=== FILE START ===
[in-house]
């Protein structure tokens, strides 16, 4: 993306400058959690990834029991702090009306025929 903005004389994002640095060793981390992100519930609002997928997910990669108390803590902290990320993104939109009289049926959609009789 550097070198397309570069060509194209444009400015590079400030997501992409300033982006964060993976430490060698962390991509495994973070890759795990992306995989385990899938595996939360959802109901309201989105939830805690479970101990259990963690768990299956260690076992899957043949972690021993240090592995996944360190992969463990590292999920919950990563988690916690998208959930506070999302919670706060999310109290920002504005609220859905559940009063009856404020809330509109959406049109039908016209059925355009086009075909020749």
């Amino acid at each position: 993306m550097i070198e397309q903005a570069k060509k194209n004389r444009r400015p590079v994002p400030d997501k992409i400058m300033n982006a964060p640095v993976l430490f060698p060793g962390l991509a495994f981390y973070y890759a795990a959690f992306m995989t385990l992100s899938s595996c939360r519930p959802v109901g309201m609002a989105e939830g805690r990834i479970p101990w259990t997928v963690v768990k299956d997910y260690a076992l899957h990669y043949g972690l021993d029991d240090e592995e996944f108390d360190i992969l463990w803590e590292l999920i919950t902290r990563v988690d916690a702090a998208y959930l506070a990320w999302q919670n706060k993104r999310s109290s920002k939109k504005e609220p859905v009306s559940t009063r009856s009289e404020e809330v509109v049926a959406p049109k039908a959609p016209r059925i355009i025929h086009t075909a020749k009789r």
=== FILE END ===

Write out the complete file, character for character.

[in-house]
């Protein structure tokens, strides 16, 4: 993306400058959690990834029991702090009306025929 903005004389994002640095060793981390992100519930609002997928997910990669108390803590902290990320993104939109009289049926959609009789 550097070198397309570069060509194209444009400015590079400030997501992409300033982006964060993976430490060698962390991509495994973070890759795990992306995989385990899938595996939360959802109901309201989105939830805690479970101990259990963690768990299956260690076992899957043949972690021993240090592995996944360190992969463990590292999920919950990563988690916690998208959930506070999302919670706060999310109290920002504005609220859905559940009063009856404020809330509109959406049109039908016209059925355009086009075909020749």
């Amino acid at each position: 993306m550097i070198e397309q903005a570069k060509k194209n004389r444009r400015p590079v994002p400030d997501k992409i400058m300033n982006a964060p640095v993976l430490f060698p060793g962390l991509a495994f981390y973070y890759a795990a959690f992306m995989t385990l992100s899938s595996c939360r519930p959802v109901g309201m609002a989105e939830g805690r990834i479970p101990w259990t997928v963690v768990k299956d997910y260690a076992l899957h990669y043949g972690l021993d029991d240090e592995e996944f108390d360190i992969l463990w803590e590292l999920i919950t902290r990563v988690d916690a702090a998208y959930l506070a990320w999302q919670n706060k993104r999310s109290s920002k939109k504005e609220p859905v009306s559940t009063r009856s009289e404020e809330v509109v049926a959406p049109k039908a959609p016209r059925i355009i025929h086009t075909a020749k009789r």